CLASS is a computer program first developed by Martin Nystrand at the Wisconsin Center for Education Research (WCER) for the in-class analysis of classroom discourse. It is a research tool used to build profiles of classroom interaction and to investigate the effects of classroom discourse on student achievment. Not to be confused with the University of Virginia's TeachStone pen-and-paper instrument first appearing in 2009 and used in professional development, CLASS is a research tool developed since 1988 under the auspices of three national research centers (The National Center on Effective Secondary Schools, 1985-90); the National Center on Organization and Restructuring of Schools, 1990-95; and the National Research Center on English Learning and Achievement, 1996-2001).
Nystrand has been funded through to 2016 by the US Department of Education's Institute for Educational Studies (IES) to develop CLASS 5.0, which will autonomously measure and assess key indices of classroom discourse. His colleagues in this work are Prof. Sean Kelly (Pittsburgh) and colleagues at the Institute for Intelligent Systems, including Profs. Art Graesser and Andrew Olney at the University of Memphis and Sidney D'Mello at Notre Dame. When CLASS 5.0 is developed, no observer or research assistant data collector will be needed to collect, analyze, and build expert profiles of productive classroom discourese, nothing intrusive in classrooms, no violation of teacher or student identity. Just a super smart phone app-like device and some microphones that autonomously process classroom discourse. CLASS 5.0 has the potential to revolutionize professional development by enabling teachers to do it themselves.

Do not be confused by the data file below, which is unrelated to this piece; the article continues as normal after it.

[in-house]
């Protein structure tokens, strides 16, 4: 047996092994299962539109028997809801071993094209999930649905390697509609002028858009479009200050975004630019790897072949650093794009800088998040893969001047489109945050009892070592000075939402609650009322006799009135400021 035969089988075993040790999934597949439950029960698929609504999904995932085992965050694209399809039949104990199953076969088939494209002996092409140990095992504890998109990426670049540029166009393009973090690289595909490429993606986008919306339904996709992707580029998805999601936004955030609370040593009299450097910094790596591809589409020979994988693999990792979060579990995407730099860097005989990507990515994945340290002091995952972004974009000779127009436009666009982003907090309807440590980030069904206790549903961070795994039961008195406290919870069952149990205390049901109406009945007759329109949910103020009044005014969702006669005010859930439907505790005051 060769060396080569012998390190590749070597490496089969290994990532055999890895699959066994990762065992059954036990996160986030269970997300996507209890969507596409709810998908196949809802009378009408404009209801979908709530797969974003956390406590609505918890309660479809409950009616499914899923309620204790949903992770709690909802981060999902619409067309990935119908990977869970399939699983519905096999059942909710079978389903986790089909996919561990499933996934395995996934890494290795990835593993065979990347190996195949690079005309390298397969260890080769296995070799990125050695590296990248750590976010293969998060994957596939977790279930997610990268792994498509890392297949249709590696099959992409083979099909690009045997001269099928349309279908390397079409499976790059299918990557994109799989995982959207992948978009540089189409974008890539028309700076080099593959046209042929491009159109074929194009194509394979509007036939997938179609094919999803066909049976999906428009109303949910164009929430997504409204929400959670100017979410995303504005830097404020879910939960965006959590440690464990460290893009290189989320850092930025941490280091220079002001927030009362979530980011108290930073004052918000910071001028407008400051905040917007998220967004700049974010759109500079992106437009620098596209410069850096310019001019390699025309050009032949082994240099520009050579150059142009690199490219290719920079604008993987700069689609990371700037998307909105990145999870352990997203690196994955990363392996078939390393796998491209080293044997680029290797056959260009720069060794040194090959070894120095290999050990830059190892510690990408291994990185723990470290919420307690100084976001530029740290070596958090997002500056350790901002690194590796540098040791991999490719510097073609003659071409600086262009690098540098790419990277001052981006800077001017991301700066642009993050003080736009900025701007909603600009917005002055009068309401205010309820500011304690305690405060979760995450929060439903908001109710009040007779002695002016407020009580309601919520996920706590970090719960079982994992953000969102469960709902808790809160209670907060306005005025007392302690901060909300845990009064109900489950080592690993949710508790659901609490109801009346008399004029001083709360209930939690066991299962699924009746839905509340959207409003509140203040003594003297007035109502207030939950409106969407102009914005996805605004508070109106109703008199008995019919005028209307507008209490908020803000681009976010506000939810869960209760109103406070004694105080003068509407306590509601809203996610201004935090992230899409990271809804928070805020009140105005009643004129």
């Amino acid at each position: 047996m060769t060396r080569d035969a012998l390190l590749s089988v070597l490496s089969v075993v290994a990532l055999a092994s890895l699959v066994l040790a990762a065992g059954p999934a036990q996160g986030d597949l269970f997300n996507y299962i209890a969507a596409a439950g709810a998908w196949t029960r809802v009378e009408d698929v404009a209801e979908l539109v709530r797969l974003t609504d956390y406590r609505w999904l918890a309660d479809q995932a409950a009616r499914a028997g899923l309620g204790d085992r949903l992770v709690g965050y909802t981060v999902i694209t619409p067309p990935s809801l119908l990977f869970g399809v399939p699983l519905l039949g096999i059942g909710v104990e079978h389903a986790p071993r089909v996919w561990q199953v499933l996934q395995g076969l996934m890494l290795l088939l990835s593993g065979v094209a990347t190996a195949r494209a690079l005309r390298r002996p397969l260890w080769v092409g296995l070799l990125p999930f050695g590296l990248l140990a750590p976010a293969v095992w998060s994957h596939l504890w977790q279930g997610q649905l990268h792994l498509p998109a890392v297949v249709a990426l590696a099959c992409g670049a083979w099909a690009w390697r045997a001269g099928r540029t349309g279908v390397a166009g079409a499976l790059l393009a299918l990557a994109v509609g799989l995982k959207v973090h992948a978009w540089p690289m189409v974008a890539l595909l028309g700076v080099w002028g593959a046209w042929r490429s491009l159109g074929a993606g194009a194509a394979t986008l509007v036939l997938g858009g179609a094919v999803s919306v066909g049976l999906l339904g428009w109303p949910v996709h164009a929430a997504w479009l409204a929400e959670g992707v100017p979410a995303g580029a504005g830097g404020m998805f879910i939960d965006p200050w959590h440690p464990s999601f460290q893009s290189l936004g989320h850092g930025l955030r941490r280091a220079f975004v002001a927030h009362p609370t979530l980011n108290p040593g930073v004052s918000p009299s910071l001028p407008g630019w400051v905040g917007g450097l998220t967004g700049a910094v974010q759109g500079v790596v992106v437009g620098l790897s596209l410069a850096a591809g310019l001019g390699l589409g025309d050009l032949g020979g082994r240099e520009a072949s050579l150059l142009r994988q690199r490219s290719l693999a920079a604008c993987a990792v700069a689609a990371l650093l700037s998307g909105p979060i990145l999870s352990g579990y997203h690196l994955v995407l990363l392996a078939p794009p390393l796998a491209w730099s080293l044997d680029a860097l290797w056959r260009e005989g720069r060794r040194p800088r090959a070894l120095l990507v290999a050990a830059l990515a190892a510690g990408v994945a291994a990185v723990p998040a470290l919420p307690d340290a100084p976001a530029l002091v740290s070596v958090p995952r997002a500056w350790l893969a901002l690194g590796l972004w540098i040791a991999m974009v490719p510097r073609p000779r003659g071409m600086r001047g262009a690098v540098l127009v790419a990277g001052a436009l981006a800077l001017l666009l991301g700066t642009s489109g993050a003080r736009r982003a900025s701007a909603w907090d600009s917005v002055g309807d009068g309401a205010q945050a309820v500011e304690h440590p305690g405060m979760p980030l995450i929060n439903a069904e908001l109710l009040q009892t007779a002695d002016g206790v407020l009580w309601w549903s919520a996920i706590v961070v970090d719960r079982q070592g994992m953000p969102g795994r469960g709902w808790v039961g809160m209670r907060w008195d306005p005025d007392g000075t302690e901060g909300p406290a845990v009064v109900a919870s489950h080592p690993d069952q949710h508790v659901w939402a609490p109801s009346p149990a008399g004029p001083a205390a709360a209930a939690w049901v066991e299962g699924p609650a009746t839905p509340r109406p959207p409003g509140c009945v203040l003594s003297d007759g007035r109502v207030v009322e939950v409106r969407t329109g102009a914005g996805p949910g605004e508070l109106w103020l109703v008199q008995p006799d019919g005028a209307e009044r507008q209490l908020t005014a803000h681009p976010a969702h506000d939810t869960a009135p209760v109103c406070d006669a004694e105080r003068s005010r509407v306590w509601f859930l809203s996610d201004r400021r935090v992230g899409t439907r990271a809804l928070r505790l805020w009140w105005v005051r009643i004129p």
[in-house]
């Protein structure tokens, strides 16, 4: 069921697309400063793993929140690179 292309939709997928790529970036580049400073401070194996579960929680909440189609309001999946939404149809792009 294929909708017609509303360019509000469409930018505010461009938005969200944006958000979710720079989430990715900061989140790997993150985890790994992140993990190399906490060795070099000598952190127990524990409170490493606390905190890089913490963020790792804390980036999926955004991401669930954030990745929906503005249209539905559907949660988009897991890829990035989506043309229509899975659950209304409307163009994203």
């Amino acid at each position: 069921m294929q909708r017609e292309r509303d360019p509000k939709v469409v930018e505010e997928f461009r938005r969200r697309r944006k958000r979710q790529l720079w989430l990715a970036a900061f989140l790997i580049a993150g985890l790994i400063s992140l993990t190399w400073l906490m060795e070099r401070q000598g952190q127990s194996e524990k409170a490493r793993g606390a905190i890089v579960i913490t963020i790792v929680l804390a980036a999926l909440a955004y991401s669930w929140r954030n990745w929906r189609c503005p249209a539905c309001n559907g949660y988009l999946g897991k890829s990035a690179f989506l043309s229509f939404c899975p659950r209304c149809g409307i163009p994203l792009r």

CLASS 5.0, under development, will be available for multiple platforms.